From exposed wires, to faulty installations, here are things to look out for to ensure the safety of everyone at home and prevent electrical fires.

Light fixtures in storage areas and closets

Keep stored items away from light fixtures, especially in storage areas with lower ceiling levels. Fabric, plastic or paper material can catch fire from a light bulb as low as 40 watts. Same applies to light fixtures in closets and cabinets, both which may contain fabric such as clothing, or plastic such as food containers.

Check for heat damage

Signs of heat damage are an indication of a fire hazard. Since sockets can house more than one type of wattage, at times, homeowners use a higher wattage bulb on a socket that is meant for lower wattage bulb. That can cause heat damage. You will notice warning labels such as “Caution: to reduce the risk of fire, use 75 watt lamp max”. Always pay attention to these labels and make sure you are following the specifications indicated on them.

Fortunately, heat damage is visible to the naked eye and therefore easy to detect.

Here is a list of what to watch out for when inspecting your light fixtures at home:

– Burned or deteriorated sockets
– Brown spots on fixtures
– Burn spots on fabric chandeliers or lamps
– Discoloured or exposed wires
– Previous repair signs: taped wires or flimsy mounting brackets

If you notice any of the above signs in your light fixtures, consult a certified electrician to determine next steps. Chances are, the heat damage will only worsen, resulting in an electrical fire or nearby items igniting.

Maybe it’s time for an upgrade

Hand Installing LED Light Bulb
The use of LEDs instead of incandescent lightbulbs reduces the risk of shock and fire hazards. LEDs are energy efficient and generate less heat, making them less prompt to cause damage to light fixtures. When purchasing LEDs, look for “suitable for use in enclosed luminaries” labels.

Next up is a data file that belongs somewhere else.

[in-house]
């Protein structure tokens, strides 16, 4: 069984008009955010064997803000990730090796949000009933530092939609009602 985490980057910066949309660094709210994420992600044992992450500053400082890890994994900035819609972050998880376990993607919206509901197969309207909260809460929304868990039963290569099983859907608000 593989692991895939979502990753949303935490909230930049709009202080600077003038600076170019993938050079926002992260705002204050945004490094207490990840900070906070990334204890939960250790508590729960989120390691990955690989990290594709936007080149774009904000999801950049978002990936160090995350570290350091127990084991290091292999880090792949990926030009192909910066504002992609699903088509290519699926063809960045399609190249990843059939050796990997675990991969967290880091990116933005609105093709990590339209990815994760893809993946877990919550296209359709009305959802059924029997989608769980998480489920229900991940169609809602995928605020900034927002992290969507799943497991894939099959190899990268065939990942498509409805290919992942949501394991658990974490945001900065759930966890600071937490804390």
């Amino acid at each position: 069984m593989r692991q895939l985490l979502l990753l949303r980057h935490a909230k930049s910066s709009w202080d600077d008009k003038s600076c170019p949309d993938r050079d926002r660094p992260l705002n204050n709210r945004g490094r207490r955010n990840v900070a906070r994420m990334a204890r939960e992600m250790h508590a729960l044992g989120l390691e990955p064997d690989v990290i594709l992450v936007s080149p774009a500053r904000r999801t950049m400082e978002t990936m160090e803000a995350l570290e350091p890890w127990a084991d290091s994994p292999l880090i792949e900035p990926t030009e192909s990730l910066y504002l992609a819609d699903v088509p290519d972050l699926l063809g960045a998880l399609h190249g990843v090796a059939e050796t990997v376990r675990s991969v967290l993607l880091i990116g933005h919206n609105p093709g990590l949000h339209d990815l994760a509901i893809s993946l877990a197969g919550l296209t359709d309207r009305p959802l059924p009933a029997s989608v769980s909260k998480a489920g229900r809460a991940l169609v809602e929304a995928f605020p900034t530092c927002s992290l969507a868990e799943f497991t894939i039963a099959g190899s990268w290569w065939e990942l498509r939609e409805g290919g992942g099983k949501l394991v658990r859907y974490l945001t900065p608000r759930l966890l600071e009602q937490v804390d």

Consult a certified electrician when considering an upgrade. Initial proper installation with energy efficient LEDs can be a preventative maintenance tactic, significantly reducing the risk of electrical fires, as well as lowering your carbon footprint and energy bill.

Finally, stay safe this holiday season when using lights as decoration. Make sure items are not within close proximity of anything that generates heat.

Related Articles

A home equipment breakdown can cost you thousands. How can insurance help?

Important mid-winter home maintenance checks

How to protect your home from electrical fires

© The Boiler Inspection and Insurance Company of Canada. All rights reserved.

This article is for informational purposes only. All recommendations are general guidelines and are not intended to be exhaustive or complete, nor are they designed to replace information or instructions from the manufacturer of your equipment or software. Contact your equipment service representative or manufacturer with specific questions. Under no circumstances shall BI&I or any party involved in creating or delivering this article be liable for any loss or damage that results from the use of the information or images contained in or linked to in this article.

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